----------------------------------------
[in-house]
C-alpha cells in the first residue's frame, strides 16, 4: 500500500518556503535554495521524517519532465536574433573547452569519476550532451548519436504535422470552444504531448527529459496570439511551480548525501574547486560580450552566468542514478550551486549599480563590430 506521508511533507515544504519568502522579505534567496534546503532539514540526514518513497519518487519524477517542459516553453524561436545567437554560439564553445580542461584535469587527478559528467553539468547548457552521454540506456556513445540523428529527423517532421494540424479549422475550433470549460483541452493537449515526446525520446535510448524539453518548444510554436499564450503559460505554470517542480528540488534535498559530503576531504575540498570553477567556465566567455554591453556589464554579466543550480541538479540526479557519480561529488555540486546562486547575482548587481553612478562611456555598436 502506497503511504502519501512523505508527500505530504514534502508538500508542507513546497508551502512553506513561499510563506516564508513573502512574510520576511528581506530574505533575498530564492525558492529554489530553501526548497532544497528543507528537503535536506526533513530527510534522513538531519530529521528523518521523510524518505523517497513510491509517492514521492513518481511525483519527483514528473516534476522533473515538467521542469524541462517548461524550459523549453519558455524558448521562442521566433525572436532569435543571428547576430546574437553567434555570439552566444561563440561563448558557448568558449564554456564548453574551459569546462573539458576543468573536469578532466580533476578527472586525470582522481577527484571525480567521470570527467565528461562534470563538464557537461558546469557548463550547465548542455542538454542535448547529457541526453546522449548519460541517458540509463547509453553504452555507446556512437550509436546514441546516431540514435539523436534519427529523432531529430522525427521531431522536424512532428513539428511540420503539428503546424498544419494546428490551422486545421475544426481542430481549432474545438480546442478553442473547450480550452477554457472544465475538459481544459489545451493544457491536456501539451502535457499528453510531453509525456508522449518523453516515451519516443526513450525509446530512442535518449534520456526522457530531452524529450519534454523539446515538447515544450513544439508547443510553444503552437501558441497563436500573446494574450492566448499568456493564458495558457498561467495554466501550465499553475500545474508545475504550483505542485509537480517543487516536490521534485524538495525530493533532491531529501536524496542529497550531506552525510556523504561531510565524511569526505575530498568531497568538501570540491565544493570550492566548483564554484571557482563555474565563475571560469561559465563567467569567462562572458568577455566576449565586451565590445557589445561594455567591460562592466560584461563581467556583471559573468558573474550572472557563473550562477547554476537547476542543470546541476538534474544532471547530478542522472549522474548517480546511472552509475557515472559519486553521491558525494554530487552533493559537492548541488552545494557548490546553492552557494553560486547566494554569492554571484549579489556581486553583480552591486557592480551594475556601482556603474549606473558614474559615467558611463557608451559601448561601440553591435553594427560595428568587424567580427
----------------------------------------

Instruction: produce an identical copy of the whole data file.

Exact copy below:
[in-house]
C-alpha cells in the first residue's frame, strides 16, 4: 500500500518556503535554495521524517519532465536574433573547452569519476550532451548519436504535422470552444504531448527529459496570439511551480548525501574547486560580450552566468542514478550551486549599480563590430 506521508511533507515544504519568502522579505534567496534546503532539514540526514518513497519518487519524477517542459516553453524561436545567437554560439564553445580542461584535469587527478559528467553539468547548457552521454540506456556513445540523428529527423517532421494540424479549422475550433470549460483541452493537449515526446525520446535510448524539453518548444510554436499564450503559460505554470517542480528540488534535498559530503576531504575540498570553477567556465566567455554591453556589464554579466543550480541538479540526479557519480561529488555540486546562486547575482548587481553612478562611456555598436 502506497503511504502519501512523505508527500505530504514534502508538500508542507513546497508551502512553506513561499510563506516564508513573502512574510520576511528581506530574505533575498530564492525558492529554489530553501526548497532544497528543507528537503535536506526533513530527510534522513538531519530529521528523518521523510524518505523517497513510491509517492514521492513518481511525483519527483514528473516534476522533473515538467521542469524541462517548461524550459523549453519558455524558448521562442521566433525572436532569435543571428547576430546574437553567434555570439552566444561563440561563448558557448568558449564554456564548453574551459569546462573539458576543468573536469578532466580533476578527472586525470582522481577527484571525480567521470570527467565528461562534470563538464557537461558546469557548463550547465548542455542538454542535448547529457541526453546522449548519460541517458540509463547509453553504452555507446556512437550509436546514441546516431540514435539523436534519427529523432531529430522525427521531431522536424512532428513539428511540420503539428503546424498544419494546428490551422486545421475544426481542430481549432474545438480546442478553442473547450480550452477554457472544465475538459481544459489545451493544457491536456501539451502535457499528453510531453509525456508522449518523453516515451519516443526513450525509446530512442535518449534520456526522457530531452524529450519534454523539446515538447515544450513544439508547443510553444503552437501558441497563436500573446494574450492566448499568456493564458495558457498561467495554466501550465499553475500545474508545475504550483505542485509537480517543487516536490521534485524538495525530493533532491531529501536524496542529497550531506552525510556523504561531510565524511569526505575530498568531497568538501570540491565544493570550492566548483564554484571557482563555474565563475571560469561559465563567467569567462562572458568577455566576449565586451565590445557589445561594455567591460562592466560584461563581467556583471559573468558573474550572472557563473550562477547554476537547476542543470546541476538534474544532471547530478542522472549522474548517480546511472552509475557515472559519486553521491558525494554530487552533493559537492548541488552545494557548490546553492552557494553560486547566494554569492554571484549579489556581486553583480552591486557592480551594475556601482556603474549606473558614474559615467558611463557608451559601448561601440553591435553594427560595428568587424567580427